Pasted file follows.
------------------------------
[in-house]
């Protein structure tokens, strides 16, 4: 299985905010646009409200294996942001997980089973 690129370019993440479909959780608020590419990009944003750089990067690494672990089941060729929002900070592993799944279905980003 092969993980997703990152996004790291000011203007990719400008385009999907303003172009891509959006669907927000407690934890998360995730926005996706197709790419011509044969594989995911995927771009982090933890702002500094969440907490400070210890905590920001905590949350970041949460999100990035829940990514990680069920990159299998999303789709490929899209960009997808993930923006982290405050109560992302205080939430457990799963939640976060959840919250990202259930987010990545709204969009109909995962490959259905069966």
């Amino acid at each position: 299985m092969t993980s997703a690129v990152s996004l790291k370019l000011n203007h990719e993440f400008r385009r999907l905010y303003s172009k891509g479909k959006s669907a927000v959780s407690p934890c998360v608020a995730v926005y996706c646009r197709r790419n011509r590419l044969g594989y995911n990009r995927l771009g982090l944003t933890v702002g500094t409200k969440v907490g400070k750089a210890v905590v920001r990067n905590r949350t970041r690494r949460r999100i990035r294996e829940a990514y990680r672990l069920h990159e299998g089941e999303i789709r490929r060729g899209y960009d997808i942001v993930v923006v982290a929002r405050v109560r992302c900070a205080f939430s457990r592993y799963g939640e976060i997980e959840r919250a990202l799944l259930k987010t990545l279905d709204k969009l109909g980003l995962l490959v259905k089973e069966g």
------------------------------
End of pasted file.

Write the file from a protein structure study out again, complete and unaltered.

[in-house]
């Protein structure tokens, strides 16, 4: 299985905010646009409200294996942001997980089973 690129370019993440479909959780608020590419990009944003750089990067690494672990089941060729929002900070592993799944279905980003 092969993980997703990152996004790291000011203007990719400008385009999907303003172009891509959006669907927000407690934890998360995730926005996706197709790419011509044969594989995911995927771009982090933890702002500094969440907490400070210890905590920001905590949350970041949460999100990035829940990514990680069920990159299998999303789709490929899209960009997808993930923006982290405050109560992302205080939430457990799963939640976060959840919250990202259930987010990545709204969009109909995962490959259905069966």
């Amino acid at each position: 299985m092969t993980s997703a690129v990152s996004l790291k370019l000011n203007h990719e993440f400008r385009r999907l905010y303003s172009k891509g479909k959006s669907a927000v959780s407690p934890c998360v608020a995730v926005y996706c646009r197709r790419n011509r590419l044969g594989y995911n990009r995927l771009g982090l944003t933890v702002g500094t409200k969440v907490g400070k750089a210890v905590v920001r990067n905590r949350t970041r690494r949460r999100i990035r294996e829940a990514y990680r672990l069920h990159e299998g089941e999303i789709r490929r060729g899209y960009d997808i942001v993930v923006v982290a929002r405050v109560r992302c900070a205080f939430s457990r592993y799963g939640e976060i997980e959840r919250a990202l799944l259930k987010t990545l279905d709204k969009l109909g980003l995962l490959v259905k089973e069966g």